The downright unbelievable

The only thing consistent about Fashion events in Namibia is tardiness. Day one of the runway shows had us waiting for three hours before the first slot started. Day two was better, as we were only delayed for an hour. On day 3, we were back to the struggle as we sat for almost two hours. The bar situation at all the shows was also quite stressful. I understand having a main liquor sponsor and mostly stocking their drinks, but refusing to sell water, soft drinks or any ciders (alcoholic or not) was downright crazy. Not to mention that as an attendee, you were thus forced to buy concoctions that cost so much. I was not impressed.

... honourable mentions

My star designer for the showcase was definitely Stephen van Eeden. The South African b bespoke wedding designer was in a league of his own as he sent the most magnificent gowns down the runway. Very few moments had me in awe during Fashion Week, and Van Eeden was right at the top of that list.

I also absolutely enjoyed Sirenga's powerful statement on the runway with almost every piece in the collection. Many designers have endeavoured down the streetwear path, but few have perfected this fashion genre as this Rundu-based designer has.

Zuriel by Luis Munana was another showstopping collection. With the backing of corporates like Standard Bank and liquour brand Chivas Regal for their collaborative collection - I expect nothing but excellence. One thing that amazes me about Luis is how he has perfectly positioned his brand to the point that big brands want to leverage his popularity. I honestly love this for both Luis and the industry as a whole. We are finally witnessing what possibilities lie in backing Namibian fashion brands. I can only hope that this sets a precedence for the entire industry to finally start getting the recognition it deserves.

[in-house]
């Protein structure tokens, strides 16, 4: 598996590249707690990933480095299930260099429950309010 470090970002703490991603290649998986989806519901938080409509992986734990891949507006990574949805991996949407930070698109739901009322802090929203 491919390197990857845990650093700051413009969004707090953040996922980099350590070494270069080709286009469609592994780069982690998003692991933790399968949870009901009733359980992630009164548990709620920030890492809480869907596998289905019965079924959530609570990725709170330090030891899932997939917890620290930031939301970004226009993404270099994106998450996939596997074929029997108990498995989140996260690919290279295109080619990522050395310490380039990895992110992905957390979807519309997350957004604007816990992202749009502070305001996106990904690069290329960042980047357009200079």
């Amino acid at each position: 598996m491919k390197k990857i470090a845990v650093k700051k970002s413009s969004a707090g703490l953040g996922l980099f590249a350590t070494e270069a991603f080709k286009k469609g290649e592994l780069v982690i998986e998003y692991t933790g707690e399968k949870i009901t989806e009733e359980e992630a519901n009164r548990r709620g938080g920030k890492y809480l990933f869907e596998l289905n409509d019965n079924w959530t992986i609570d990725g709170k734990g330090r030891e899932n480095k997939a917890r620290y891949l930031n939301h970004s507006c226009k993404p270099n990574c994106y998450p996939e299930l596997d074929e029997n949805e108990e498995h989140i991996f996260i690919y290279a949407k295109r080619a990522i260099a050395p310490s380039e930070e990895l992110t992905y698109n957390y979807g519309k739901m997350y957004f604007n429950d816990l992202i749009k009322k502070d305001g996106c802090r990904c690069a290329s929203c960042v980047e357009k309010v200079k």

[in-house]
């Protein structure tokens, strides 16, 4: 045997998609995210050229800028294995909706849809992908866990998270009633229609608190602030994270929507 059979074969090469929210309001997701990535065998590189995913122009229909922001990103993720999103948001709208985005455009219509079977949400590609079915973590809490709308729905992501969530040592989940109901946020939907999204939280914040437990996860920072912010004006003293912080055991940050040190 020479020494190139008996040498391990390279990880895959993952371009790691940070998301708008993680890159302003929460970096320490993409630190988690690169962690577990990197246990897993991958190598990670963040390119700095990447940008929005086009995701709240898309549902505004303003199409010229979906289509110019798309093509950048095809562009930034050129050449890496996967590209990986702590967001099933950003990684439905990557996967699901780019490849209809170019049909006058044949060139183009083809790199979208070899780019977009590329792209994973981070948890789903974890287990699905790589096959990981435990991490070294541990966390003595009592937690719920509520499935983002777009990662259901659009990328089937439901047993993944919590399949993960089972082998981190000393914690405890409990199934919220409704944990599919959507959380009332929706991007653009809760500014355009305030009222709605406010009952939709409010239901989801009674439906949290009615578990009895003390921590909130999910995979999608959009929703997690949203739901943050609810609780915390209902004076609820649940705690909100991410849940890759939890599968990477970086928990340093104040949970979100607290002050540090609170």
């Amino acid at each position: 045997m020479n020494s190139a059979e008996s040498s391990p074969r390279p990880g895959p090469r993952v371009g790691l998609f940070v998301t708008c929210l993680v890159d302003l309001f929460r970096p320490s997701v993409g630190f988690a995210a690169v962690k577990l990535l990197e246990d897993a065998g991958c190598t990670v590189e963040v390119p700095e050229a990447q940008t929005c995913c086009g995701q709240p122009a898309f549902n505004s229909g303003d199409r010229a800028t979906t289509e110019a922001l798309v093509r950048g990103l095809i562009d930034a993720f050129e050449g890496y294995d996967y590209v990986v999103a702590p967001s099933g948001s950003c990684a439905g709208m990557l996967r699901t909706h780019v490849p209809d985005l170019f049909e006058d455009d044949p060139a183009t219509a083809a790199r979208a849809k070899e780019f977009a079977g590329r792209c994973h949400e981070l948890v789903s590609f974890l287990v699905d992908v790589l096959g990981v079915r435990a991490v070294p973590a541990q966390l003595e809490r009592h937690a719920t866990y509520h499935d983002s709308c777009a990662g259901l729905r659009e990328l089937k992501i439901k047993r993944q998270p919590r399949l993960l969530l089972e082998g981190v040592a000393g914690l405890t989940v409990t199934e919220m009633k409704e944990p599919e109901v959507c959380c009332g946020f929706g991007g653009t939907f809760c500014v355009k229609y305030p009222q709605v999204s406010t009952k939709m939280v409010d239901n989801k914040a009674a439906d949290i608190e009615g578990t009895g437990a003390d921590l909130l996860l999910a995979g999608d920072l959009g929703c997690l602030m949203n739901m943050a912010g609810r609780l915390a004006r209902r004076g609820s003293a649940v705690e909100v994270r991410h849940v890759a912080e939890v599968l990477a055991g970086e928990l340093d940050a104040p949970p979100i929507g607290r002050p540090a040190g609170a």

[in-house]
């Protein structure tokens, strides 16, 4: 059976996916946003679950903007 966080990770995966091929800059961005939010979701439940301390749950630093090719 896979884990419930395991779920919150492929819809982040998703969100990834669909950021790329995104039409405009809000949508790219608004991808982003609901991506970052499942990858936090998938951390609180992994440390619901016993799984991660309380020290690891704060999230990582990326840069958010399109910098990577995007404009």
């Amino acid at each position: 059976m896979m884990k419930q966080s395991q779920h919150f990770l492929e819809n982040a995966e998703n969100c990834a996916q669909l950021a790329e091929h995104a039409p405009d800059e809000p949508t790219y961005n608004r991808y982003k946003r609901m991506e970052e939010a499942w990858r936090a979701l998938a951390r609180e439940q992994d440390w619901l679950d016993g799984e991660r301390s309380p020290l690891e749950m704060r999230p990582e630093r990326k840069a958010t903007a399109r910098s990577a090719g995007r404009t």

Other notable collections included Honey Cassie and Da Broadway's collaboration, Sitwala, K Moraba and Kollective and Sweetness Mubita's Eye On Fashion.

Although still a student, Lady Roxy from the College Of The Arts showcased a beautiful and coherent collection and held her own alongside seasoned designers. Her use of the traditional Nama patchwork against monochromatic black staples was perfect. While this year's showcase was a toned-down version compared to last year's, Zuriel delivered on one thing - the ability to make us all feel like we were witnessing a spectacular fashion moment never to be forgotten, and as always, they delivered.

Finally, a special shout-out to the Fashion Week team for pulling off a relatively smooth event. The hours-long delays need to stop (it’s been years, guys, get it together!), but everything else was so impressive. It’s so wonderful to finally say that Fashion Week has definitely become THE event to attend in Namibia. We have come a long way, but we are here, standing tall and winning.



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Wearing many hats that include journalist, publicist, events organiser and freelance writer, Rukee is most passionate about storytelling and brand-building.